I could have driven in Monday morning and risked the traffic, but my friend lives just across the park and is very generous with offering a place to crash. Oh sure, you can stay, she said, and when I rolled in on Sunday evening she prepared me a plate of Easter dinner leftovers - more dizzying kindness, and my weary bones ground down from moving sang when I laid down to sleep. My drive in had been frictionless, too, almost suspiciously so - both errands I had to run were directly on the way to dinner and added no time whatsoever to my trip, then I found a parking space directly in front of my friend's house. Bing bang boom. For months I had been floating out on a sea of chaos, here was a little buoy of calm, gently clanging. In the morning the piano would come to me.
I noticed first that I had left my wallet in full view on the passenger seat. Hm, that's unusual I thought, I must have been tired. Well, good thing nobody grabbed it - it was stuffed with bartending cash, a tip for the movers. Checked my map for the tenth time - ten minutes to where I needed to be, a short trip, I'd have time to grab breakfast. But then the car made an absolutely horrible noise when it started up, a growl bordering on explosion, then the engine died. I took three deep breaths and tried it again - same thing. I felt a freakout brewing, it crawled all over me like an emptied sack of roaches, and while trying to keep it together with my girlfriend on the phone a guy walked up to the car to tell me yeah I heard noises last night...sounded like they got your car up on a jack...I think they got the catalytic converter...they tried to steal a couple of other cars on the block, too...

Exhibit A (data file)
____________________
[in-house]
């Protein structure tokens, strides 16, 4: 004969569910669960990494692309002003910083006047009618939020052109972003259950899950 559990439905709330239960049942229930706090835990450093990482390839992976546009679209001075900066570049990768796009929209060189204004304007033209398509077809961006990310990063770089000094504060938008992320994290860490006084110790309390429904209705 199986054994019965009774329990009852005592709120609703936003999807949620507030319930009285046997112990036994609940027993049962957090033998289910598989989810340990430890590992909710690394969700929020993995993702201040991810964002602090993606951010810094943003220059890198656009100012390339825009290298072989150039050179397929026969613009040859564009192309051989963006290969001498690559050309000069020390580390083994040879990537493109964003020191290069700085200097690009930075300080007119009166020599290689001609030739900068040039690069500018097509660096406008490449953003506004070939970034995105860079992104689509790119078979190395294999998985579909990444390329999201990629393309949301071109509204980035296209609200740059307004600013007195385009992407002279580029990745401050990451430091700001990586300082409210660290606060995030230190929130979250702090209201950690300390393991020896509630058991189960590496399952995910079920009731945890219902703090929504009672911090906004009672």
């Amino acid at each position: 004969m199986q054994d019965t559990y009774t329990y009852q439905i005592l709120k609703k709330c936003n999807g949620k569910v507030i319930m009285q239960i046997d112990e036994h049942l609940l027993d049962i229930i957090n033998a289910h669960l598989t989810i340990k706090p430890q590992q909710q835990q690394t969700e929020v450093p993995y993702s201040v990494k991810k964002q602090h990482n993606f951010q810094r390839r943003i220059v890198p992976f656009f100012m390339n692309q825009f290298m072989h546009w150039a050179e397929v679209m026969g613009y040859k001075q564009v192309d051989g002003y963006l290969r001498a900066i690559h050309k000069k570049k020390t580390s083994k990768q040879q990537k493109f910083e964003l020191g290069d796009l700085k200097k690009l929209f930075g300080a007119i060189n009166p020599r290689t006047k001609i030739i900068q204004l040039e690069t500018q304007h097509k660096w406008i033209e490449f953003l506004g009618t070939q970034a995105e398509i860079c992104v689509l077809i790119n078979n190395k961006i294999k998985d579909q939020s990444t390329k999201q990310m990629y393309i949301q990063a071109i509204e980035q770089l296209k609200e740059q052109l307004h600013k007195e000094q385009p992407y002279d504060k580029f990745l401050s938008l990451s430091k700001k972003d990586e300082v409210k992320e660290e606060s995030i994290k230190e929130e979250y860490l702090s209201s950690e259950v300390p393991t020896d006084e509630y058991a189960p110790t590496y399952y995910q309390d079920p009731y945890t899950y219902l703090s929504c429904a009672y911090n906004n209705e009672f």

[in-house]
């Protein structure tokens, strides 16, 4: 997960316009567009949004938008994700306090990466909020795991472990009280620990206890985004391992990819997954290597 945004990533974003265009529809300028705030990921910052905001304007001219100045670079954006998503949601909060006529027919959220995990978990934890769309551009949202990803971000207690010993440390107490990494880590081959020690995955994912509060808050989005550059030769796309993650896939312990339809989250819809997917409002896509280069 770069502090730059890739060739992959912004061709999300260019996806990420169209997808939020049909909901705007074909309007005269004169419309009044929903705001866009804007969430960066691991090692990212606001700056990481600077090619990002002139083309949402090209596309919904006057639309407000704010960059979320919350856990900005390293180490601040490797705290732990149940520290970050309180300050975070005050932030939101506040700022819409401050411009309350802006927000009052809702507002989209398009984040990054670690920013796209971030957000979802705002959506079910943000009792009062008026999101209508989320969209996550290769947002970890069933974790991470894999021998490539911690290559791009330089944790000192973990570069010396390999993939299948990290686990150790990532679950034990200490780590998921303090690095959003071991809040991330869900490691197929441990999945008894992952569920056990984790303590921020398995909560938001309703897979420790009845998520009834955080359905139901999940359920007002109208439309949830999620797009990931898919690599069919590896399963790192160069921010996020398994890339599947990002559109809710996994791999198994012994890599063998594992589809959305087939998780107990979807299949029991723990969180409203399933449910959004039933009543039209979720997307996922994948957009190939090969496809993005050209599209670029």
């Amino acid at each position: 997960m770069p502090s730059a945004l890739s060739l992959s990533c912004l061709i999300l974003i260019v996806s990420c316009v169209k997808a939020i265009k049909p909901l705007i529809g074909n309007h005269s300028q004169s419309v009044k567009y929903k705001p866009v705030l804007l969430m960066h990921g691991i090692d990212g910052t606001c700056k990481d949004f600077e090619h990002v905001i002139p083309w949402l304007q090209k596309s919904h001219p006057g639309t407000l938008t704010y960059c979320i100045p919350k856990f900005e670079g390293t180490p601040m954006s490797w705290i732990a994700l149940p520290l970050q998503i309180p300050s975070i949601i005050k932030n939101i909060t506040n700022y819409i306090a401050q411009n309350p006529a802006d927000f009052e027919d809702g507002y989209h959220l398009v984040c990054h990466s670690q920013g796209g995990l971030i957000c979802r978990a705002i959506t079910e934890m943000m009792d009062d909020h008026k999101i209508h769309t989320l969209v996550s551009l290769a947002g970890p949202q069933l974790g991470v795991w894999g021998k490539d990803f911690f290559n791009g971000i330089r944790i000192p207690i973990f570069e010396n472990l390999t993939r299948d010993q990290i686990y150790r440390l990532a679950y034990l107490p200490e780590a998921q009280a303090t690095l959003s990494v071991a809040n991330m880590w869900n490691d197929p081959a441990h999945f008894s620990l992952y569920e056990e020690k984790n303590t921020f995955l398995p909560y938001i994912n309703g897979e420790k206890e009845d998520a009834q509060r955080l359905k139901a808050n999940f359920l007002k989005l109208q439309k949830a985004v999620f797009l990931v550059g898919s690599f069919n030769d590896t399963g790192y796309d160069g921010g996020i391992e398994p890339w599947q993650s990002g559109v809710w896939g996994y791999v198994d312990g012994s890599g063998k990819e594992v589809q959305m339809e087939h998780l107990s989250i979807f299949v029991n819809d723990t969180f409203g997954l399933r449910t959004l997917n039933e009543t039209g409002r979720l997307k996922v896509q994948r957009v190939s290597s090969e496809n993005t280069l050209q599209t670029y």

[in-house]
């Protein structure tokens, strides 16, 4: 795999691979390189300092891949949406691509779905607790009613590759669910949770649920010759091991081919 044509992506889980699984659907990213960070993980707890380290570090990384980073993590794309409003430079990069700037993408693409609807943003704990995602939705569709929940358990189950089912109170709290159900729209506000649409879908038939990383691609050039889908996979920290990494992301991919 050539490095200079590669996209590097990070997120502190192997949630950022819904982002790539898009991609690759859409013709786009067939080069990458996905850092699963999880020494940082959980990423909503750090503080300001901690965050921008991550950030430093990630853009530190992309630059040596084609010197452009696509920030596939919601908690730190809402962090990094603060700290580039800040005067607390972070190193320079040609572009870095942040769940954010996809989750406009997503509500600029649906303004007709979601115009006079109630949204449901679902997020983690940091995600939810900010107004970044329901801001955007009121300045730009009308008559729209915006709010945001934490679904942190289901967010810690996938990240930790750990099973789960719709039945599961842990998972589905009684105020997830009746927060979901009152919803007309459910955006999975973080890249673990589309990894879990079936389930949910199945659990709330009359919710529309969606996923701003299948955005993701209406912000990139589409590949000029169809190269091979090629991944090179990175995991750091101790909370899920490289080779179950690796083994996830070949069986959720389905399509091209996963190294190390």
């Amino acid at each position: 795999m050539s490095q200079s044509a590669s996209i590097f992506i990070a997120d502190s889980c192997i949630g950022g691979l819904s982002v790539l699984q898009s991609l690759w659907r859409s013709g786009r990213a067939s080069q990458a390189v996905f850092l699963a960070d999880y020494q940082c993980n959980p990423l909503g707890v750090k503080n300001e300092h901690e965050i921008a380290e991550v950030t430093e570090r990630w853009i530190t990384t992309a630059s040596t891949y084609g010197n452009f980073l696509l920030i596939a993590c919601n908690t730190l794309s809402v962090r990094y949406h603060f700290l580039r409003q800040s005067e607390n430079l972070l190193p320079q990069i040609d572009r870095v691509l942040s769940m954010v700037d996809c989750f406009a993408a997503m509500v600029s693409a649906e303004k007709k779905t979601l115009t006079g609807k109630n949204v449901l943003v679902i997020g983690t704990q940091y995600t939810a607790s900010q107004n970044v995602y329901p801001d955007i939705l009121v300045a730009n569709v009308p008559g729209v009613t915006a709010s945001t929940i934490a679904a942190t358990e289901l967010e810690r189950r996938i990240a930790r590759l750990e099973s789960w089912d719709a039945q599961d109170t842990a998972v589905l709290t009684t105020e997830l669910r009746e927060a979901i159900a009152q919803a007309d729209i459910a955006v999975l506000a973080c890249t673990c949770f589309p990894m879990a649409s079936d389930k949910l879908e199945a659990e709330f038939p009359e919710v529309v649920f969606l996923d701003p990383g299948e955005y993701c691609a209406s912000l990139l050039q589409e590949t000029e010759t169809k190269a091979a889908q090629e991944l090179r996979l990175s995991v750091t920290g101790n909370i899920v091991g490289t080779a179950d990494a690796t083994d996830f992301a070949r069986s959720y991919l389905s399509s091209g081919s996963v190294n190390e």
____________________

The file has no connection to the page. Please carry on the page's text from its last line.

Is there a cosmic ledger? A heavenly scoreboard? Is someone out there keeping track of every good thing that happens to you, making sure that in time the other shoe is gonna drop, tallying the fall of every sparrow? I dashed to a crosstown bus and begged my buddy to go run out and put a note on my windshield - CONVERTER STOLEN PLEASE DON'T TICKET PHONE NUMBER. Moving the piano cost less than expected, but my insurance won't cover the theft as they consider it an act of vandalism. I would have to run sound for 35 gigs just to pay for the repair and yes, they still gave me a parking ticket. But let the scoreboard show that the piano made it out unharmed and is already enjoying its retirement upstate. And when it came time to get my CRV up on the tow truck, my friend brought me an espresso and helped me push the car out into the street, still room for kindness. "Oh, you know what?" she said, "I'm actually gonna grab this spot" and as we pulled away with my vandalized auto I could see her reversing her Buick.
But what about you? Are you kind enough to yourself to let others be kind to you? What kind of person steals a catalytic converter from someone who's obviously broke, the car's from 2008 for christ's sake? Who's keeping score?